Efficient waterways infrastructure key ingredient to cost effective shipping

11/07/2017 03:58 PM

FRANKFORT – Improving the state’s waterways infrastructure was the subject of the final Interim Joint Committee on Transportation on Tuesday.

Colonel Antoinette Gant, of the Louisville U.S. Army Corps of Engineers, Louisville District, pointed out the cost advantages associated with shipping goods on the Ohio River.

“Barges on the Ohio River can move a ton of commodities 550 miles on one gallon of fuel, as compared to 400 miles on railroad, and 150 on truck,” Gant said. “An efficiency which results in reduced fuel emissions.”

Factors which have hampered river transportation of goods are two aging structures on the Ohio River, Locks and Dam No. 52, located on the Ohio River about 1.5 miles downstream of Brookport, Illinois, at mile 939, and Locks and Dam No. 53, located on the Ohio River approximately 11 miles upstream of Cairo, Illinois, which were constructed in 1928 and 1929, and are approaching 40 years past their design life.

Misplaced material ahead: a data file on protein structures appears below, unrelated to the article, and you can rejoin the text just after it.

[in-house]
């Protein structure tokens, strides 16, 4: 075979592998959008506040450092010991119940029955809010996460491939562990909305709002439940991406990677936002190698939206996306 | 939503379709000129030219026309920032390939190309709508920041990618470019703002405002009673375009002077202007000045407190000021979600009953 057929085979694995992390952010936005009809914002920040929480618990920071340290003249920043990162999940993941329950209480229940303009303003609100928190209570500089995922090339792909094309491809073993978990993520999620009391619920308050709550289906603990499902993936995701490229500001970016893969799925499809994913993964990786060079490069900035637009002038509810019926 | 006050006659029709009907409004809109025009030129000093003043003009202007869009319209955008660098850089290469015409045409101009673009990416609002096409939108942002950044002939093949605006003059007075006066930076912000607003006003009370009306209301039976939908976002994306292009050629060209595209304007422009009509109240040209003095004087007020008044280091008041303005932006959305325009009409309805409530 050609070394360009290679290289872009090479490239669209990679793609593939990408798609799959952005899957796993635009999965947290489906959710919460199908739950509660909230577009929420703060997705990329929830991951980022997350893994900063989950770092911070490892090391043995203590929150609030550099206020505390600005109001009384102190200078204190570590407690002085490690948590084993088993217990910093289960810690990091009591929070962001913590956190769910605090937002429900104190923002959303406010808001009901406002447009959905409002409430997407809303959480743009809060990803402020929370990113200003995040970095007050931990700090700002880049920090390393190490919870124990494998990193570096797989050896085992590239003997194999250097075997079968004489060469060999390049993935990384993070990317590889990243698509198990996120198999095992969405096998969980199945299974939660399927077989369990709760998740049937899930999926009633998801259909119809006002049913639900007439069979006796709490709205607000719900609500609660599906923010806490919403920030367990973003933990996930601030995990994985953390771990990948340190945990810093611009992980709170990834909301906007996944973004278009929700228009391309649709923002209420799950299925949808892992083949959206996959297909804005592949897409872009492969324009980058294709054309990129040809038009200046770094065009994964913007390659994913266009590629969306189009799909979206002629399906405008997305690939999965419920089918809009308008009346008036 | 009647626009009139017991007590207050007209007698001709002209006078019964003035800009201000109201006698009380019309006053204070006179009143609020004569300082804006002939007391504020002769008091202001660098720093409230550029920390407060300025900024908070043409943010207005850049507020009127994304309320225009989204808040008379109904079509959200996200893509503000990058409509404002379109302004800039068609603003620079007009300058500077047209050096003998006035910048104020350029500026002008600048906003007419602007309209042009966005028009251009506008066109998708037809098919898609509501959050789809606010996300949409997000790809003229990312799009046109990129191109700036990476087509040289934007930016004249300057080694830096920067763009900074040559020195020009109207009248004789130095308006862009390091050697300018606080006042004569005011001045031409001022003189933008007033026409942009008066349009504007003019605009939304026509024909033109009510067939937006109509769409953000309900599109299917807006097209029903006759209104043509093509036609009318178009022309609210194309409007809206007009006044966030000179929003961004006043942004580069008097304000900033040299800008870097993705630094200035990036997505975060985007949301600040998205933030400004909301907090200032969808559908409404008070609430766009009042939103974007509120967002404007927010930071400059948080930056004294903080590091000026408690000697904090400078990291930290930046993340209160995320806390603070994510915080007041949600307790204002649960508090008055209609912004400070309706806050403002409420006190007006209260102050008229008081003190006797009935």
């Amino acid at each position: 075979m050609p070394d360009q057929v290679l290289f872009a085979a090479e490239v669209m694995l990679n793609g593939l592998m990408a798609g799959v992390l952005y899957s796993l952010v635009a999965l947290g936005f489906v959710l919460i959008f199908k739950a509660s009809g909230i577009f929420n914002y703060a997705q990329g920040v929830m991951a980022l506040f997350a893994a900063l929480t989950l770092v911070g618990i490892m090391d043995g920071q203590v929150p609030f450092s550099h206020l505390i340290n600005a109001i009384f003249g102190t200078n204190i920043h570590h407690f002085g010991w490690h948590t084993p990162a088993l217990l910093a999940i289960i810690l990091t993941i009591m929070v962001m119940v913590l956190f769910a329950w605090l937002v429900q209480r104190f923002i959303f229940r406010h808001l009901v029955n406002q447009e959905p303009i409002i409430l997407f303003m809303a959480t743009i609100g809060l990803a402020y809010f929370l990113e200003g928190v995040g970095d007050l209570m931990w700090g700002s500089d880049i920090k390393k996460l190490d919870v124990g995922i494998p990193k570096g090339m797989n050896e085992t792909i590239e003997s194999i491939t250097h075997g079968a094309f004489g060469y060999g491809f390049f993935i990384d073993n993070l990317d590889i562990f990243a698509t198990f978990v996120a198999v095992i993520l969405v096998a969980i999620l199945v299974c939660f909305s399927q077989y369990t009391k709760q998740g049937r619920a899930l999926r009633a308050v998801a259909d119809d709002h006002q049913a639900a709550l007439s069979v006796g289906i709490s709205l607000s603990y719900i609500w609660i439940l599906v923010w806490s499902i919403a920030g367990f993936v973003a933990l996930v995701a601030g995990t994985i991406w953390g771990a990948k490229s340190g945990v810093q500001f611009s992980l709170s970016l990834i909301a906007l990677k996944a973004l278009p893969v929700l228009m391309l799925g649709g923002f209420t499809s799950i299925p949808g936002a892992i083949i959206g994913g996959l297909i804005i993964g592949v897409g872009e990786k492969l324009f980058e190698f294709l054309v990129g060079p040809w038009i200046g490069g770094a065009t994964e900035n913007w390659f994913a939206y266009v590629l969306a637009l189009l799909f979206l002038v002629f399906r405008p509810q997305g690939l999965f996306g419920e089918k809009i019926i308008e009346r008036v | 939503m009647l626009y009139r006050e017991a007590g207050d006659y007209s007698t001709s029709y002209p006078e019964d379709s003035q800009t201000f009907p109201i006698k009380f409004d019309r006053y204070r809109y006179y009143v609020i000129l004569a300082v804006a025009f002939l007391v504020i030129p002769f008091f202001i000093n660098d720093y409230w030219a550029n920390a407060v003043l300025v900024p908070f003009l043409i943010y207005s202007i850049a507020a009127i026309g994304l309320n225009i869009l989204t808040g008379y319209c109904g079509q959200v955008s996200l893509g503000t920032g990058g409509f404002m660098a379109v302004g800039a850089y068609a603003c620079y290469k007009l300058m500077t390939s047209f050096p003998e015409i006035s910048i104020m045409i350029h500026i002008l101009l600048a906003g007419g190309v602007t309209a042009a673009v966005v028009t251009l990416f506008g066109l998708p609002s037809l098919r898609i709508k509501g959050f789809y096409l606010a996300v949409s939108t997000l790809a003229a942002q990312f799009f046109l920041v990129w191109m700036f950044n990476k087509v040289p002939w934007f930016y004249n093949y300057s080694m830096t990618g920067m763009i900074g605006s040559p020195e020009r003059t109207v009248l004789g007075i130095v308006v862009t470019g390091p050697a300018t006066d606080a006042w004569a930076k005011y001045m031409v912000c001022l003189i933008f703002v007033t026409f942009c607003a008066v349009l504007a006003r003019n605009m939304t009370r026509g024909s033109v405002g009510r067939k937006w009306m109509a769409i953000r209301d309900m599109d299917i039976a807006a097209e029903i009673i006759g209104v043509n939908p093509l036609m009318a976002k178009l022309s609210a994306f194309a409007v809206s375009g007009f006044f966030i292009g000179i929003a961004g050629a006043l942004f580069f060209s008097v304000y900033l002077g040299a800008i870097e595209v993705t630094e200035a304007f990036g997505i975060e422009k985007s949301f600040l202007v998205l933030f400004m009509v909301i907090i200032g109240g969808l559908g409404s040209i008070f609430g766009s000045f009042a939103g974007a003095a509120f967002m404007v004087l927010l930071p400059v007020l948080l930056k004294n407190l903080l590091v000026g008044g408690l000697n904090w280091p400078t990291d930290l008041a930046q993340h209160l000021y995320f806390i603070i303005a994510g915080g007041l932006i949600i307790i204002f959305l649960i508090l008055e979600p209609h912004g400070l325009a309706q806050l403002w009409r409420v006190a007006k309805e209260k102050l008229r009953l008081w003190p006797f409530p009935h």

In September, Locks and Dam No. 52 were shut down for 14 days so that repairs could be made.

“The existing structures are deteriorated structurally and are overstretched during normal operation conditions,” Gant said. During the recent 14-day closure, an 8 million dollar impact was identified by the ship carriers.”

The old locks and dams are to be replaced by the Olmsted project – in the works since 1988, and at an estimated cost over $3 billion, the biggest and most expensive Corps project ever on the inland rivers system.

“One of the key pieces of the puzzle that allowed us to have such great progress in being actually able to complete this project ahead of schedule is the efficiency of funding to effectively plan and execute our work plan,” Gant said.

The modern and efficient Olmstead Locks and Dam, featuring two new 1,200-foot locks and a 2,500-foot dam across the river at Olmsted, Illinois, are scheduled to be fully operational in October 2018.


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